It’s Friday evening, (11-12-21) and Lisa’s Birthday. To celebrate, we’re going to see “A Night With Bill Maher” at the New York Comedy Festival (we’ll be socially distanced, in an opera box). He goes on at 8:30PM and my last class on Fridays ends at 05:25 (in New Haven CT). We had to hurry.
We have our bags and we’re hustling out the dorm gate loaded down like a couple of tourists. “We want to be on the island (NYC) by 7:30 for our dinner reservation.” Lisa said. I gave her a quizzical look, checking my watch, “It’s 6:18,” I said doubtfully, “we’ll NEVER..” “Yeah, we will,” Lisa interrupts, “we’re taking a helicopter ride!” “Whaa.. REALLY??” I gasp. “Yeah,” Lisa grinned, “my dad arranged it, his treat.” “Thanks DAD,” I say, as we climb into our Uber.
An Uber off-loads us by a helicopter 15 minutes later (at Tweed Airport). I knew the blue and white grasshopper-looking whirligig didn’t have a mind - that it wasn’t capable of feelings or eagerness, but the blades were spinning and it seemed eager to escape earth - like a bug afraid of birds.
After we boarded, a guy in a yellow vest and helmet said - above the noise - “Buckle up!” and pointed to our seat belts. The “seat belt” was a harness that made an “X” across our bodies. Once the doors were closed it became surprisingly quiet. The cabin could hold four but we were alone, facing forward, Lisa seated next to me.
The earnest-looking pilot turned to us and said, “37 air minutes to the 34th street heliport,” but before he could close the little plexiglass door to our compartment, Lisa said, “Afghan takeoff please!” He nodded and closed the window, it got quieter still.
The pilot throttled up, the jet engines whined, the rotors became frantic and we lifted up into the air - just a few feet. I held tightly to my seat sitting perfectly still, as though the helicopter were a frightened animal I didn’t want to startle. “Relax,” Lisa said, with a BIG grin, “You’re going to LOVE this.” The helo rotated 180 degrees, “Woah,” I said.
“Wait for it,” she giggled. The back of the chopper suddenly rose, my body pressed forward, hard, against the harness. I went bug-eyed - about the time I thought the whole shaky contraption would roll forward end-over-end and we’d die in a fireball, we sprang into the air like a rollercoaster ride. When we lurched skyward, I had to fight the urge to hurl but Lisa roared with laughter.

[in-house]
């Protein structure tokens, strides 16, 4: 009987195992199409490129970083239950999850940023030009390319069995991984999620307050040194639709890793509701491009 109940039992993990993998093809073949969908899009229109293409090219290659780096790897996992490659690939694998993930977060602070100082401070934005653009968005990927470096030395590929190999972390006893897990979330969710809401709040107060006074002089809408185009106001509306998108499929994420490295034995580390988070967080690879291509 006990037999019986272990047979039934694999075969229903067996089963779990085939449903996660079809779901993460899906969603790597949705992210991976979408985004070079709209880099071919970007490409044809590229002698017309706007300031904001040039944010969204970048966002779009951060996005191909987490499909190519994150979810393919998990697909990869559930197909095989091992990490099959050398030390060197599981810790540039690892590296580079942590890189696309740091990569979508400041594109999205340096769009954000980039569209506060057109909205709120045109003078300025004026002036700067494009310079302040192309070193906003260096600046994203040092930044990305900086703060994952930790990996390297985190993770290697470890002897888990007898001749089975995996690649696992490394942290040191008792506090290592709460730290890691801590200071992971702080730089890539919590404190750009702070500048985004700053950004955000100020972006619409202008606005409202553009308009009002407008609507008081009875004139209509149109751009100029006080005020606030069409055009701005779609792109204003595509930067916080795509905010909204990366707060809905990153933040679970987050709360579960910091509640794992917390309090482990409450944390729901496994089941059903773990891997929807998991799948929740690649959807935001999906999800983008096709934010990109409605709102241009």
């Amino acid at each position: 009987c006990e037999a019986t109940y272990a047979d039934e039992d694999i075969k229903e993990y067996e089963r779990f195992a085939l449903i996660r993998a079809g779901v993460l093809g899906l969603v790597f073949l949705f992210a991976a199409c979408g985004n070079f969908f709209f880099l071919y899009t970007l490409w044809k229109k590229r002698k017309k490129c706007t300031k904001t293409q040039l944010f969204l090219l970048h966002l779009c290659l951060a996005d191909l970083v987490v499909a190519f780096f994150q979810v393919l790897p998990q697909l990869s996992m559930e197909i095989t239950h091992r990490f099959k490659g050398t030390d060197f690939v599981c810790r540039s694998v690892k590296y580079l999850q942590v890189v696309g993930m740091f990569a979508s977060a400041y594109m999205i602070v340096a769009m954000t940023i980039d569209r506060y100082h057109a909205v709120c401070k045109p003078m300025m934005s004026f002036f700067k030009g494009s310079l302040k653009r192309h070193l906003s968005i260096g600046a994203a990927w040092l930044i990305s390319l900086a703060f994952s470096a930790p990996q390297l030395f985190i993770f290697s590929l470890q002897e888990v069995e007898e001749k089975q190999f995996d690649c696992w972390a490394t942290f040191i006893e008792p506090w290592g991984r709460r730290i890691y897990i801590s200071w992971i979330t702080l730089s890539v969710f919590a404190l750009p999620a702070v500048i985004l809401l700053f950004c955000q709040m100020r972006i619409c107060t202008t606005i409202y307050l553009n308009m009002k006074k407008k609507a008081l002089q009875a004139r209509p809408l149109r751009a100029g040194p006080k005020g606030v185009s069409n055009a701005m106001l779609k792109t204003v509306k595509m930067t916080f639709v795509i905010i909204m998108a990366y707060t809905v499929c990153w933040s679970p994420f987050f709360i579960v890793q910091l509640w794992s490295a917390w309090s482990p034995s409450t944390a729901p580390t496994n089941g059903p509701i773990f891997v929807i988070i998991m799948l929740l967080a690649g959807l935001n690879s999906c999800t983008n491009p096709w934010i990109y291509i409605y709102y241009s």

After a moment we leveled out. “That wasn’t funny.” I said, still trembling and deadly serious. I opened a bottle of water, took a big swig and I felt myself relax a bit. “I almost threw up!” I wiped my hair away from my face. “I’m sorry,” Lisa said in a pouty, baby appeasing way. I glowered.
“Seriously,” she said, in a more reasonable voice, “I HAD to do it - I COULDN’T resist.” Unbuckling her harness she scooted over by me and took my hand. “It was a little mean, I know. I SWEAR, I’ll never, ever, EVER, trick you again.” She said, adding a girl scout salute that morphed into a pinky promise and we were suddenly whole again.
“I mean, it only works ONCE - and your FACE! - GOD!, I should have videoed that,” she laughed again - I just rolled my eyes and turned to look out into the darkness.
Maybe it was that take-off, but at first, all I could think of was falling to a watery death. I never get nervous on commercial flights, they feel like solid, white noise filled living rooms but this chopper was small and trembling, like an economy car or a hayride.
There was a TV screen that showed our altitude (9,000 feet and climbing) and airspeed indicator (140 knots) - I had to remind myself that trustworthy physics was at work somewhere behind this clippity-cloppity contraption our lives depended on.
The view of Long Island Sound, just after dusk, WAS amazing and soon I began to enjoy it. I counted 30 ships and barges lit up like birthday cakes against the watery darkness - and the approaching lights of New York City looked like a glittering tiara being worn by the horizon.
Ok, I thought, I have to write about this.
a scary first ride for me